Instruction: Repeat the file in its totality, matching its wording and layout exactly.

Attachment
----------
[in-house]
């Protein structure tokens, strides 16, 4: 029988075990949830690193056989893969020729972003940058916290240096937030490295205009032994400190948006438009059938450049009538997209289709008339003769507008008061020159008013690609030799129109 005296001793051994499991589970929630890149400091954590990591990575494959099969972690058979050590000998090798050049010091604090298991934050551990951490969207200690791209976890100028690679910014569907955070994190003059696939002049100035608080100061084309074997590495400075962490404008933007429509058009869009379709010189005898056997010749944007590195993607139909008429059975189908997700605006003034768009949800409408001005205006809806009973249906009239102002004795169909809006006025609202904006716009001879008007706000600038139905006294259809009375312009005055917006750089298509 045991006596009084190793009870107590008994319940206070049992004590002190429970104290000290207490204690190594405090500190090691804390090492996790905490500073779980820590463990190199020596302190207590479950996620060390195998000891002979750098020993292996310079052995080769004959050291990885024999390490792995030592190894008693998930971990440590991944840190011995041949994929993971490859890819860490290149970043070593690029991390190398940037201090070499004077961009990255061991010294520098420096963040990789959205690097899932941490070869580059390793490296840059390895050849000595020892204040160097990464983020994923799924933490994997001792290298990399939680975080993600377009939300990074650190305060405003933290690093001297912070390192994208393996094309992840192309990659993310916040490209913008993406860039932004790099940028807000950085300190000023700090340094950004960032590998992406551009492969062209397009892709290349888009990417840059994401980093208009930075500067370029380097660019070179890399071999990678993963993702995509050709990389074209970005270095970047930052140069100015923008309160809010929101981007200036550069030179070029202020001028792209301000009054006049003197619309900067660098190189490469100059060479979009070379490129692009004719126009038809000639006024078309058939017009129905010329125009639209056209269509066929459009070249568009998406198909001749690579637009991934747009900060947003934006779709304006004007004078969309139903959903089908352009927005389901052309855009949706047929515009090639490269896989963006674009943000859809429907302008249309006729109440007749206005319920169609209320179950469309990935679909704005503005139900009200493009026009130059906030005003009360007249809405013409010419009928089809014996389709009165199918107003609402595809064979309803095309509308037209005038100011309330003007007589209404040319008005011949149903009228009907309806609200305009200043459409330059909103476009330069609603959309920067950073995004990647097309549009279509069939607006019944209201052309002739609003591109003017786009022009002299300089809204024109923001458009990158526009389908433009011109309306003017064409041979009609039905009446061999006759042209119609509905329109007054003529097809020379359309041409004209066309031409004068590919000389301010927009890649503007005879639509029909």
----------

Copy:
[in-house]
């Protein structure tokens, strides 16, 4: 029988075990949830690193056989893969020729972003940058916290240096937030490295205009032994400190948006438009059938450049009538997209289709008339003769507008008061020159008013690609030799129109 005296001793051994499991589970929630890149400091954590990591990575494959099969972690058979050590000998090798050049010091604090298991934050551990951490969207200690791209976890100028690679910014569907955070994190003059696939002049100035608080100061084309074997590495400075962490404008933007429509058009869009379709010189005898056997010749944007590195993607139909008429059975189908997700605006003034768009949800409408001005205006809806009973249906009239102002004795169909809006006025609202904006716009001879008007706000600038139905006294259809009375312009005055917006750089298509 045991006596009084190793009870107590008994319940206070049992004590002190429970104290000290207490204690190594405090500190090691804390090492996790905490500073779980820590463990190199020596302190207590479950996620060390195998000891002979750098020993292996310079052995080769004959050291990885024999390490792995030592190894008693998930971990440590991944840190011995041949994929993971490859890819860490290149970043070593690029991390190398940037201090070499004077961009990255061991010294520098420096963040990789959205690097899932941490070869580059390793490296840059390895050849000595020892204040160097990464983020994923799924933490994997001792290298990399939680975080993600377009939300990074650190305060405003933290690093001297912070390192994208393996094309992840192309990659993310916040490209913008993406860039932004790099940028807000950085300190000023700090340094950004960032590998992406551009492969062209397009892709290349888009990417840059994401980093208009930075500067370029380097660019070179890399071999990678993963993702995509050709990389074209970005270095970047930052140069100015923008309160809010929101981007200036550069030179070029202020001028792209301000009054006049003197619309900067660098190189490469100059060479979009070379490129692009004719126009038809000639006024078309058939017009129905010329125009639209056209269509066929459009070249568009998406198909001749690579637009991934747009900060947003934006779709304006004007004078969309139903959903089908352009927005389901052309855009949706047929515009090639490269896989963006674009943000859809429907302008249309006729109440007749206005319920169609209320179950469309990935679909704005503005139900009200493009026009130059906030005003009360007249809405013409010419009928089809014996389709009165199918107003609402595809064979309803095309509308037209005038100011309330003007007589209404040319008005011949149903009228009907309806609200305009200043459409330059909103476009330069609603959309920067950073995004990647097309549009279509069939607006019944209201052309002739609003591109003017786009022009002299300089809204024109923001458009990158526009389908433009011109309306003017064409041979009609039905009446061999006759042209119609509905329109007054003529097809020379359309041409004209066309031409004068590919000389301010927009890649503007005879639509029909």